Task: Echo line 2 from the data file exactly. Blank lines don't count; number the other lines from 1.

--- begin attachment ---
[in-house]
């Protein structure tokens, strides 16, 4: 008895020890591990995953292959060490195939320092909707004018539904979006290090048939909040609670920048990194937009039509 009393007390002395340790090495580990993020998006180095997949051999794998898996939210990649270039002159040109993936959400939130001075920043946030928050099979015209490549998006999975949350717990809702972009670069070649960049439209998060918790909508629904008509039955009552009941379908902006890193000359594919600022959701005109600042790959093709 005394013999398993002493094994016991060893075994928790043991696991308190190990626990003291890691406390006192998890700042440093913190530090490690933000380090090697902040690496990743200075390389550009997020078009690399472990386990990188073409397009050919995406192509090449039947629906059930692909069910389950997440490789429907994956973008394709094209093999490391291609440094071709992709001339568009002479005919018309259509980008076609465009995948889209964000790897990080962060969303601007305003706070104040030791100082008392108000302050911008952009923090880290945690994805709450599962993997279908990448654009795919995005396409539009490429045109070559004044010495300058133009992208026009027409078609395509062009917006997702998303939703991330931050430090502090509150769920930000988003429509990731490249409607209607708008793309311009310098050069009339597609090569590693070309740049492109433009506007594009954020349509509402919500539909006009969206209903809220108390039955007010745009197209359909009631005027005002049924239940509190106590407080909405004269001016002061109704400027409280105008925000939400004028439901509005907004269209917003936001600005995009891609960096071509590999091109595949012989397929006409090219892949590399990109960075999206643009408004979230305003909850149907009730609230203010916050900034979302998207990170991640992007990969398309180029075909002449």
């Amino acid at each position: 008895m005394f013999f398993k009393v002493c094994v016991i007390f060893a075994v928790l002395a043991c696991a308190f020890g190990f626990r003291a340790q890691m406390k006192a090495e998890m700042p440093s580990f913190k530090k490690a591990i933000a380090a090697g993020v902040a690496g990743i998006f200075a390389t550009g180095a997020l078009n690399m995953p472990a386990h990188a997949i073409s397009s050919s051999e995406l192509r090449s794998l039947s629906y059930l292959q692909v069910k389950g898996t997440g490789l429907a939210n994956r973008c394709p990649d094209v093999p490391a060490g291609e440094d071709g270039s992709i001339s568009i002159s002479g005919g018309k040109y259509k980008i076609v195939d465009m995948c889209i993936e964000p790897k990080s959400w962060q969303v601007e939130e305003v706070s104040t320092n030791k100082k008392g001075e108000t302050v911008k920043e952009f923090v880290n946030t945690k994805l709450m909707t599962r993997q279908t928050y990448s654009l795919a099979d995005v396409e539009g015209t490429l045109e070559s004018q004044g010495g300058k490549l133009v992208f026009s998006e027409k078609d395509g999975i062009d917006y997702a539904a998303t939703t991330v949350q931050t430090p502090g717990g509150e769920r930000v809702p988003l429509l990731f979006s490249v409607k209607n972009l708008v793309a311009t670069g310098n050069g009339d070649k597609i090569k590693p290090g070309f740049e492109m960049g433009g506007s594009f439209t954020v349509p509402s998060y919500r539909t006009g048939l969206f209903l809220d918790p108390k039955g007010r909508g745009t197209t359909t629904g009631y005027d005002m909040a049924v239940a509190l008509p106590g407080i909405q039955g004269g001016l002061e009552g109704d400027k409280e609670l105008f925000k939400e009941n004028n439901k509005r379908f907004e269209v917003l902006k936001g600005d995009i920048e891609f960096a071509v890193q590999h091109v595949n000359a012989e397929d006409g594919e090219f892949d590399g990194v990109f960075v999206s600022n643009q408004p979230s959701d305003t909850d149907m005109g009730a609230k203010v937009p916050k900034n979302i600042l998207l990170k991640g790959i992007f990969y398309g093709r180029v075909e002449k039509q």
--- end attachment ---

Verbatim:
């Protein structure tokens, strides 16, 4: 008895020890591990995953292959060490195939320092909707004018539904979006290090048939909040609670920048990194937009039509 009393007390002395340790090495580990993020998006180095997949051999794998898996939210990649270039002159040109993936959400939130001075920043946030928050099979015209490549998006999975949350717990809702972009670069070649960049439209998060918790909508629904008509039955009552009941379908902006890193000359594919600022959701005109600042790959093709 005394013999398993002493094994016991060893075994928790043991696991308190190990626990003291890691406390006192998890700042440093913190530090490690933000380090090697902040690496990743200075390389550009997020078009690399472990386990990188073409397009050919995406192509090449039947629906059930692909069910389950997440490789429907994956973008394709094209093999490391291609440094071709992709001339568009002479005919018309259509980008076609465009995948889209964000790897990080962060969303601007305003706070104040030791100082008392108000302050911008952009923090880290945690994805709450599962993997279908990448654009795919995005396409539009490429045109070559004044010495300058133009992208026009027409078609395509062009917006997702998303939703991330931050430090502090509150769920930000988003429509990731490249409607209607708008793309311009310098050069009339597609090569590693070309740049492109433009506007594009954020349509509402919500539909006009969206209903809220108390039955007010745009197209359909009631005027005002049924239940509190106590407080909405004269001016002061109704400027409280105008925000939400004028439901509005907004269209917003936001600005995009891609960096071509590999091109595949012989397929006409090219892949590399990109960075999206643009408004979230305003909850149907009730609230203010916050900034979302998207990170991640992007990969398309180029075909002449």